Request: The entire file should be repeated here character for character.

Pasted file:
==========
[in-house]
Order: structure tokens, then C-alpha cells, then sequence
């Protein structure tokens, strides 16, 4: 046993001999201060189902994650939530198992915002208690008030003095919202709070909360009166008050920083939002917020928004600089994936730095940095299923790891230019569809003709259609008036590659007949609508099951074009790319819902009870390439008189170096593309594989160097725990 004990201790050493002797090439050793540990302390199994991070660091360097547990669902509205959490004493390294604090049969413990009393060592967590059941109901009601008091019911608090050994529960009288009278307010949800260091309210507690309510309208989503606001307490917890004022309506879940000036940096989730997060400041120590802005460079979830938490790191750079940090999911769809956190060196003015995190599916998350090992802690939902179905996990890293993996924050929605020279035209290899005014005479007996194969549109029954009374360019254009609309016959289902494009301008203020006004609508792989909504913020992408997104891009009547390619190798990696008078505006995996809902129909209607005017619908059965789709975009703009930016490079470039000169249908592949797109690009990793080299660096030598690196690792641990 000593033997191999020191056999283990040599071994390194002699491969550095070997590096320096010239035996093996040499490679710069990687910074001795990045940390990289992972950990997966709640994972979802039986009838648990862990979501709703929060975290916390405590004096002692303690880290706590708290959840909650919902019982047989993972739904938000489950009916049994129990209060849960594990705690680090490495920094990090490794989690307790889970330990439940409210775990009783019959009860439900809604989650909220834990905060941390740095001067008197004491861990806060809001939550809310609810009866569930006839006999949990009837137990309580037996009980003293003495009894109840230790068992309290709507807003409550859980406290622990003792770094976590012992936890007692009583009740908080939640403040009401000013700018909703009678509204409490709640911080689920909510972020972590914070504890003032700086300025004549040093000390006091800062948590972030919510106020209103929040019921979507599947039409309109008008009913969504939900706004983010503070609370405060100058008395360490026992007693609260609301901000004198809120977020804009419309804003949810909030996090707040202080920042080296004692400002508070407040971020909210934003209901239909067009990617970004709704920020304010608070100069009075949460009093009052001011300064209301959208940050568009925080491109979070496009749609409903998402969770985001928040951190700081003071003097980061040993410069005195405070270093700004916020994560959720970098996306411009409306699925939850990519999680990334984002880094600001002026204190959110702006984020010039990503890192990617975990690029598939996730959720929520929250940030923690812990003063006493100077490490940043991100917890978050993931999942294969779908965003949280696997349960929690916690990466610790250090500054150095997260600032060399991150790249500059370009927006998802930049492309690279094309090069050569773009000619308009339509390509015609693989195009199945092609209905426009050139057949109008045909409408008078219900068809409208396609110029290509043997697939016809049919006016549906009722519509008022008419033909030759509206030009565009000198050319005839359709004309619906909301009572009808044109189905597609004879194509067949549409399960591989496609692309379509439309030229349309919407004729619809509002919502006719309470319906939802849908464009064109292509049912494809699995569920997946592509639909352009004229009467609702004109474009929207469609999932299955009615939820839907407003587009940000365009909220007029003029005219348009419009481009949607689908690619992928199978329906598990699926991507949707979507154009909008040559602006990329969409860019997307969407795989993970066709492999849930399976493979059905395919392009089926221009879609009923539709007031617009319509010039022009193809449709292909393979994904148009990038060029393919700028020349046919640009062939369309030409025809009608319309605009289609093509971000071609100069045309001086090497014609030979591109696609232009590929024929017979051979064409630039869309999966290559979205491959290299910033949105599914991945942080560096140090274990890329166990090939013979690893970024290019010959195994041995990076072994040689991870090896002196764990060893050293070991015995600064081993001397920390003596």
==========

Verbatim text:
[in-house]
Order: structure tokens, then C-alpha cells, then sequence
């Protein structure tokens, strides 16, 4: 046993001999201060189902994650939530198992915002208690008030003095919202709070909360009166008050920083939002917020928004600089994936730095940095299923790891230019569809003709259609008036590659007949609508099951074009790319819902009870390439008189170096593309594989160097725990 004990201790050493002797090439050793540990302390199994991070660091360097547990669902509205959490004493390294604090049969413990009393060592967590059941109901009601008091019911608090050994529960009288009278307010949800260091309210507690309510309208989503606001307490917890004022309506879940000036940096989730997060400041120590802005460079979830938490790191750079940090999911769809956190060196003015995190599916998350090992802690939902179905996990890293993996924050929605020279035209290899005014005479007996194969549109029954009374360019254009609309016959289902494009301008203020006004609508792989909504913020992408997104891009009547390619190798990696008078505006995996809902129909209607005017619908059965789709975009703009930016490079470039000169249908592949797109690009990793080299660096030598690196690792641990 000593033997191999020191056999283990040599071994390194002699491969550095070997590096320096010239035996093996040499490679710069990687910074001795990045940390990289992972950990997966709640994972979802039986009838648990862990979501709703929060975290916390405590004096002692303690880290706590708290959840909650919902019982047989993972739904938000489950009916049994129990209060849960594990705690680090490495920094990090490794989690307790889970330990439940409210775990009783019959009860439900809604989650909220834990905060941390740095001067008197004491861990806060809001939550809310609810009866569930006839006999949990009837137990309580037996009980003293003495009894109840230790068992309290709507807003409550859980406290622990003792770094976590012992936890007692009583009740908080939640403040009401000013700018909703009678509204409490709640911080689920909510972020972590914070504890003032700086300025004549040093000390006091800062948590972030919510106020209103929040019921979507599947039409309109008008009913969504939900706004983010503070609370405060100058008395360490026992007693609260609301901000004198809120977020804009419309804003949810909030996090707040202080920042080296004692400002508070407040971020909210934003209901239909067009990617970004709704920020304010608070100069009075949460009093009052001011300064209301959208940050568009925080491109979070496009749609409903998402969770985001928040951190700081003071003097980061040993410069005195405070270093700004916020994560959720970098996306411009409306699925939850990519999680990334984002880094600001002026204190959110702006984020010039990503890192990617975990690029598939996730959720929520929250940030923690812990003063006493100077490490940043991100917890978050993931999942294969779908965003949280696997349960929690916690990466610790250090500054150095997260600032060399991150790249500059370009927006998802930049492309690279094309090069050569773009000619308009339509390509015609693989195009199945092609209905426009050139057949109008045909409408008078219900068809409208396609110029290509043997697939016809049919006016549906009722519509008022008419033909030759509206030009565009000198050319005839359709004309619906909301009572009808044109189905597609004879194509067949549409399960591989496609692309379509439309030229349309919407004729619809509002919502006719309470319906939802849908464009064109292509049912494809699995569920997946592509639909352009004229009467609702004109474009929207469609999932299955009615939820839907407003587009940000365009909220007029003029005219348009419009481009949607689908690619992928199978329906598990699926991507949707979507154009909008040559602006990329969409860019997307969407795989993970066709492999849930399976493979059905395919392009089926221009879609009923539709007031617009319509010039022009193809449709292909393979994904148009990038060029393919700028020349046919640009062939369309030409025809009608319309605009289609093509971000071609100069045309001086090497014609030979591109696609232009590929024929017979051979064409630039869309999966290559979205491959290299910033949105599914991945942080560096140090274990890329166990090939013979690893970024290019010959195994041995990076072994040689991870090896002196764990060893050293070991015995600064081993001397920390003596």